I think realistically. . Often these things are like cool ideas by someone within the company and just are not the priority, and often they kind of end up withering and dying cuz they just, you know, don't get the attention. And then the founder, so I don't know how the structure was set up, he's staying on, so I assume there's a large ock component.

So he probably sticks around for a couple years and then leaves. So maybe there's a push for like increasing revenue in the short term, but in the long term I think he got this bundle of cash. Yeah, it's just not gonna be a priority. I think people also like kind of supporting third party companies.

So you were saying it's a big motivation in this space to not have it all in one product. You kind of wanna separated. Yeah, and like, let's be clear, we host, you know, automatic has some of their hosting on digital oceans. So, you know, it's the, the idea that everything is, is in one place as a third party backup.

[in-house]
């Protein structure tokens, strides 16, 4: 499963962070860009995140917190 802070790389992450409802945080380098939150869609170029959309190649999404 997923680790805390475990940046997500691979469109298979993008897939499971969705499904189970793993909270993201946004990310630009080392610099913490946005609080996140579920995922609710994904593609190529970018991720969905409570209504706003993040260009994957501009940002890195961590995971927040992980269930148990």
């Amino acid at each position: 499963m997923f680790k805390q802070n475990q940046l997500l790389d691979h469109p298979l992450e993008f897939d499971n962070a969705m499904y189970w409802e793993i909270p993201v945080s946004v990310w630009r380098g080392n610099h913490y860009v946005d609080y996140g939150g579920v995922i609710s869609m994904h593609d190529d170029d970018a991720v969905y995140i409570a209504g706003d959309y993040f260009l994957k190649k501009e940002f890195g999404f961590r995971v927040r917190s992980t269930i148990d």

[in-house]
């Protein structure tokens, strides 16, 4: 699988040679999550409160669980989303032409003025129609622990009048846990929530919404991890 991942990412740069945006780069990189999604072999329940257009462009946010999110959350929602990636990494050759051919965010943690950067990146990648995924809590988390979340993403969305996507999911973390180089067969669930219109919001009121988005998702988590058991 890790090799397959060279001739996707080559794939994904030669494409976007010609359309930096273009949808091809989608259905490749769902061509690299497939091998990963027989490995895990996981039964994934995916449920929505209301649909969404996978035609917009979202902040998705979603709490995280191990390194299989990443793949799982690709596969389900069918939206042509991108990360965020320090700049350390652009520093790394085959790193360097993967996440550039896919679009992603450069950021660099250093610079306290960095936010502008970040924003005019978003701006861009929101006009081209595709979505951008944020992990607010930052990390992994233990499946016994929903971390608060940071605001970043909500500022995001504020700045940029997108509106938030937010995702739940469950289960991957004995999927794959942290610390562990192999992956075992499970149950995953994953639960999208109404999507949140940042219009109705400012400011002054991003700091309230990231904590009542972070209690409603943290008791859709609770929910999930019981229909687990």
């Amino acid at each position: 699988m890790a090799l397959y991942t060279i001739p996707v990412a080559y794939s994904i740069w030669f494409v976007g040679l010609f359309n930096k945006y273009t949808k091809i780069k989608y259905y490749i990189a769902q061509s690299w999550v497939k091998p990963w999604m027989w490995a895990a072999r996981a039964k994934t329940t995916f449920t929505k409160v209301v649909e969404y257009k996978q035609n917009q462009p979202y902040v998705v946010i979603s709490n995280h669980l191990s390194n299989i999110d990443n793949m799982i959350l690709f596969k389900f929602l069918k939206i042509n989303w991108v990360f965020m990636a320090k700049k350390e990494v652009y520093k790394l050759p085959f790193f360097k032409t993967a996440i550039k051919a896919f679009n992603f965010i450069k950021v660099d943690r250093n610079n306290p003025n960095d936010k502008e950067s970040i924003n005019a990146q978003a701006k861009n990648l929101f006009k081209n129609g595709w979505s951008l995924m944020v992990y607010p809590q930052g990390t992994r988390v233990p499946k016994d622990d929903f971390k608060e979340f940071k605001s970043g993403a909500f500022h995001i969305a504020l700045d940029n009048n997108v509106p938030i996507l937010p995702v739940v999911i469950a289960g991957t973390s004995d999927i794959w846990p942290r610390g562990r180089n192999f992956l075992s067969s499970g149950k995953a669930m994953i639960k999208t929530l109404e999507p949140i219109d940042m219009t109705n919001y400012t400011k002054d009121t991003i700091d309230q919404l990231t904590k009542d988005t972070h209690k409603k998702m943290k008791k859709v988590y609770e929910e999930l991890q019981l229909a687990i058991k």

Like, we have stuff on aws, we have, you know, redundancy, we have. Like, I guess I don't know if he was, if he did ever done, then see if that'll stay any longer. But there's more importantly, there's like the visibility of it. It's like, oh, well this is a digital ocean product. I shouldn't use a digital ocean product.

Back up my digital ocean product I should use. Just the nature of what these products are is they're, they're meant for increasing redundancy. So you want to kind of use a couple of different providers, maybe use something that isn't on a cloud provider, and that that's what we, we kind of offer. So I think there is still plenty of space for us in the market.